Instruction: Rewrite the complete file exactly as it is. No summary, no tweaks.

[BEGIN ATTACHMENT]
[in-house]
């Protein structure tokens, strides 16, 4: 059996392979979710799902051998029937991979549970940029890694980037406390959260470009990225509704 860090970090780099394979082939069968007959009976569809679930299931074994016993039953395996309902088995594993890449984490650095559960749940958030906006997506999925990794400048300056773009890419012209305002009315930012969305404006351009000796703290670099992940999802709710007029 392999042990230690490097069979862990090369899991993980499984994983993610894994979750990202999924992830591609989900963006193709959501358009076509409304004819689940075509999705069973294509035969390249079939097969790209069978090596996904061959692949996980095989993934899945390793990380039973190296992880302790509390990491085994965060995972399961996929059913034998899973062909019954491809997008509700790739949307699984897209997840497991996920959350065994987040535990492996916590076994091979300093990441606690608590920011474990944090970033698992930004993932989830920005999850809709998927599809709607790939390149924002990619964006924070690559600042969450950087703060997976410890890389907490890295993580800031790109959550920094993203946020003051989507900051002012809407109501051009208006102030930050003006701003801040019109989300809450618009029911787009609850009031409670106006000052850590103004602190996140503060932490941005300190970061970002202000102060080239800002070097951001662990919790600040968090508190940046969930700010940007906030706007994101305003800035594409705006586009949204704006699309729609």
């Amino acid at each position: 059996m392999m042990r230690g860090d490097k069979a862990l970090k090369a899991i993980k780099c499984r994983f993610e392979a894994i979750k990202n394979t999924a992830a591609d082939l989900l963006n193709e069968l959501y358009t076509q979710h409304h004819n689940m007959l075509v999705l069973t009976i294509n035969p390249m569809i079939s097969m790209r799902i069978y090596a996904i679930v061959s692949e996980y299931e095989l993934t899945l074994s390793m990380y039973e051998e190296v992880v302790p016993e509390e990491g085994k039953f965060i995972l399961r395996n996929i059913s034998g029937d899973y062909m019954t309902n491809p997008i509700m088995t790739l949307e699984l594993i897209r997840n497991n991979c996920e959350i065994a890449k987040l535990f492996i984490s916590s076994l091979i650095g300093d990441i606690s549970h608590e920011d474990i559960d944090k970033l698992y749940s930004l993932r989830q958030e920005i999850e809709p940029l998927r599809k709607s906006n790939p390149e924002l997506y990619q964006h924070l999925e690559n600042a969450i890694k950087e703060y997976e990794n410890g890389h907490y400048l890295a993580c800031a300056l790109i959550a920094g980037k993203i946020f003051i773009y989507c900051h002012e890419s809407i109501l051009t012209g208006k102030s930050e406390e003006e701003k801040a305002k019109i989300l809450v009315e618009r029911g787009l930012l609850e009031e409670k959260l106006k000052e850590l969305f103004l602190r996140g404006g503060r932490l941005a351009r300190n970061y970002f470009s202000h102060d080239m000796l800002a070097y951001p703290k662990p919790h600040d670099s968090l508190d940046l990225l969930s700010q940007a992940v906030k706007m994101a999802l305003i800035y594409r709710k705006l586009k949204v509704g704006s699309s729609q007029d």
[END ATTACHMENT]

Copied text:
[in-house]
């Protein structure tokens, strides 16, 4: 059996392979979710799902051998029937991979549970940029890694980037406390959260470009990225509704 860090970090780099394979082939069968007959009976569809679930299931074994016993039953395996309902088995594993890449984490650095559960749940958030906006997506999925990794400048300056773009890419012209305002009315930012969305404006351009000796703290670099992940999802709710007029 392999042990230690490097069979862990090369899991993980499984994983993610894994979750990202999924992830591609989900963006193709959501358009076509409304004819689940075509999705069973294509035969390249079939097969790209069978090596996904061959692949996980095989993934899945390793990380039973190296992880302790509390990491085994965060995972399961996929059913034998899973062909019954491809997008509700790739949307699984897209997840497991996920959350065994987040535990492996916590076994091979300093990441606690608590920011474990944090970033698992930004993932989830920005999850809709998927599809709607790939390149924002990619964006924070690559600042969450950087703060997976410890890389907490890295993580800031790109959550920094993203946020003051989507900051002012809407109501051009208006102030930050003006701003801040019109989300809450618009029911787009609850009031409670106006000052850590103004602190996140503060932490941005300190970061970002202000102060080239800002070097951001662990919790600040968090508190940046969930700010940007906030706007994101305003800035594409705006586009949204704006699309729609």
């Amino acid at each position: 059996m392999m042990r230690g860090d490097k069979a862990l970090k090369a899991i993980k780099c499984r994983f993610e392979a894994i979750k990202n394979t999924a992830a591609d082939l989900l963006n193709e069968l959501y358009t076509q979710h409304h004819n689940m007959l075509v999705l069973t009976i294509n035969p390249m569809i079939s097969m790209r799902i069978y090596a996904i679930v061959s692949e996980y299931e095989l993934t899945l074994s390793m990380y039973e051998e190296v992880v302790p016993e509390e990491g085994k039953f965060i995972l399961r395996n996929i059913s034998g029937d899973y062909m019954t309902n491809p997008i509700m088995t790739l949307e699984l594993i897209r997840n497991n991979c996920e959350i065994a890449k987040l535990f492996i984490s916590s076994l091979i650095g300093d990441i606690s549970h608590e920011d474990i559960d944090k970033l698992y749940s930004l993932r989830q958030e920005i999850e809709p940029l998927r599809k709607s906006n790939p390149e924002l997506y990619q964006h924070l999925e690559n600042a969450i890694k950087e703060y997976e990794n410890g890389h907490y400048l890295a993580c800031a300056l790109i959550a920094g980037k993203i946020f003051i773009y989507c900051h002012e890419s809407i109501l051009t012209g208006k102030s930050e406390e003006e701003k801040a305002k019109i989300l809450v009315e618009r029911g787009l930012l609850e009031e409670k959260l106006k000052e850590l969305f103004l602190r996140g404006g503060r932490l941005a351009r300190n970061y970002f470009s202000h102060d080239m000796l800002a070097y951001p703290k662990p919790h600040d670099s968090l508190d940046l990225l969930s700010q940007a992940v906030k706007m994101a999802l305003i800035y594409r709710k705006l586009k949204v509704g704006s699309s729609q007029d």